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Q. Who is Mr. Smarty Plants?

A: There are those who suspect Wildflower Center volunteers are the culpable and capable culprits. Yet, others think staff members play some, albeit small, role. You can torture us with your plant questions, but we will never reveal the Green Guru's secret identity.

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Thursday - September 24, 2009

From: Greenport, NY
Region: Northeast
Topic: Herbs/Forbs
Title: How to use seaweed for mulch and fertilizer
Answered by: Nan Hampton

QUESTION:

Dear Mr. Smarty Plants,I live on the Peconic Bay, Greenport, Long Island. We have an oyster farm and lots of seaweed. I've read that seaweed was used on farms in the past as mulch (fertilizer?). I would like to mulch my plants and trees with seaweed - what type of seaweed and what is the process? Thanks for the info.

ANSWER:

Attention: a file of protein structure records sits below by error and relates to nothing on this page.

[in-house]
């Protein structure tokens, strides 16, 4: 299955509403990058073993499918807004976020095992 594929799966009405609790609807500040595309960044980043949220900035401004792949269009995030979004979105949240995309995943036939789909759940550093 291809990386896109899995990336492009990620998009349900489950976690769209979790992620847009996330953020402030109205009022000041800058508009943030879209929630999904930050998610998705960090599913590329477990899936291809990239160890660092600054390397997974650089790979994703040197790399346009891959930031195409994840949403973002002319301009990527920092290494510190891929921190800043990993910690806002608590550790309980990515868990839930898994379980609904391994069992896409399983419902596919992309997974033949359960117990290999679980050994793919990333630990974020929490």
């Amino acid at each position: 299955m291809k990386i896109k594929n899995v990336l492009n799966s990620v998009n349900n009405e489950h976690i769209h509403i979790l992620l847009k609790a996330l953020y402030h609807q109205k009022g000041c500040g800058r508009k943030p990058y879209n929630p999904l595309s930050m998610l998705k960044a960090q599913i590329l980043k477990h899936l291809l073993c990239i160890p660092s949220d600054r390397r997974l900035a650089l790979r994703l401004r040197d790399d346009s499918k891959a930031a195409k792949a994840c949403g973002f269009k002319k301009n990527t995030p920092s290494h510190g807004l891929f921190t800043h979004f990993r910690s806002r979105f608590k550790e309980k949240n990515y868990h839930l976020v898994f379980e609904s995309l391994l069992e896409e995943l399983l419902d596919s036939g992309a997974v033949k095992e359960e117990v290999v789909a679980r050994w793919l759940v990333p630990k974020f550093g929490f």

Mr. Smarty Plants lives a little ways from the ocean so doesn't have direct access to seaweed, but he knows it does make an excellent fertilizer and mulch.  First of all, the Irish have been using seaweed for fertilizer for hundreds of years and also use it for food, making cosmetics and many other applications.  You can read about the history of seaweed uses in Ireland from the Irish Seaweed Centre.  You can make a liquid fertilizer from the seaweed to put on your plants or you can simply place the seaweed on the ground as a mulch around the plants. You can find numerous recipes for making your own liquid fertilizer on the internet—here is one from eHow.com and here is another.  In Seaweed Comes Ashore from Organa Horticultural there is a description of its use as mulch, fertilizer, and pest control and how it enhances growth in plants.  Ascophyllum nodosum (knotted wrack) is a common seaweed along the northeastern Atlantic coast and is likely the seaweed you have in your oyster farm.

 

 

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